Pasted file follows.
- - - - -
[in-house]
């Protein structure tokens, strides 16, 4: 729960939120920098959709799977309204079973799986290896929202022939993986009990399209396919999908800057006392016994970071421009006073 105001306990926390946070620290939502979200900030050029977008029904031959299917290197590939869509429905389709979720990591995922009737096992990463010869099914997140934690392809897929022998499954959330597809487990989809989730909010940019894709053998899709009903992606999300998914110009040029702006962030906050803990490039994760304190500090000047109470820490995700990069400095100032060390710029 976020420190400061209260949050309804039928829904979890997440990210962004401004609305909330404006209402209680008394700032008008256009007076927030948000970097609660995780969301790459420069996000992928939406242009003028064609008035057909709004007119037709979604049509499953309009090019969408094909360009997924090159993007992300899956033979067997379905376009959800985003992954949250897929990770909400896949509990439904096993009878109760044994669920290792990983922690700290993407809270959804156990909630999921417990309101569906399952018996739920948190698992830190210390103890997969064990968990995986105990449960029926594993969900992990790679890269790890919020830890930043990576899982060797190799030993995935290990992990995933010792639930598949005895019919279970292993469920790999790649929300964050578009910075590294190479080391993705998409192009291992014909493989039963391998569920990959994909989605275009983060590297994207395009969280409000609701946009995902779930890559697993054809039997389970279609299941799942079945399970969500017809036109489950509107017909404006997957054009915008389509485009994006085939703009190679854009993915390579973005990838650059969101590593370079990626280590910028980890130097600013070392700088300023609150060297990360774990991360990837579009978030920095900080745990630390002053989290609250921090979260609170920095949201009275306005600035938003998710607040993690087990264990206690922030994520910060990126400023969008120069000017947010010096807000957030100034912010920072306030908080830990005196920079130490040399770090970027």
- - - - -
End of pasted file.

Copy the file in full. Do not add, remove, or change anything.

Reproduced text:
[in-house]
């Protein structure tokens, strides 16, 4: 729960939120920098959709799977309204079973799986290896929202022939993986009990399209396919999908800057006392016994970071421009006073 105001306990926390946070620290939502979200900030050029977008029904031959299917290197590939869509429905389709979720990591995922009737096992990463010869099914997140934690392809897929022998499954959330597809487990989809989730909010940019894709053998899709009903992606999300998914110009040029702006962030906050803990490039994760304190500090000047109470820490995700990069400095100032060390710029 976020420190400061209260949050309804039928829904979890997440990210962004401004609305909330404006209402209680008394700032008008256009007076927030948000970097609660995780969301790459420069996000992928939406242009003028064609008035057909709004007119037709979604049509499953309009090019969408094909360009997924090159993007992300899956033979067997379905376009959800985003992954949250897929990770909400896949509990439904096993009878109760044994669920290792990983922690700290993407809270959804156990909630999921417990309101569906399952018996739920948190698992830190210390103890997969064990968990995986105990449960029926594993969900992990790679890269790890919020830890930043990576899982060797190799030993995935290990992990995933010792639930598949005895019919279970292993469920790999790649929300964050578009910075590294190479080391993705998409192009291992014909493989039963391998569920990959994909989605275009983060590297994207395009969280409000609701946009995902779930890559697993054809039997389970279609299941799942079945399970969500017809036109489950509107017909404006997957054009915008389509485009994006085939703009190679854009993915390579973005990838650059969101590593370079990626280590910028980890130097600013070392700088300023609150060297990360774990991360990837579009978030920095900080745990630390002053989290609250921090979260609170920095949201009275306005600035938003998710607040993690087990264990206690922030994520910060990126400023969008120069000017947010010096807000957030100034912010920072306030908080830990005196920079130490040399770090970027």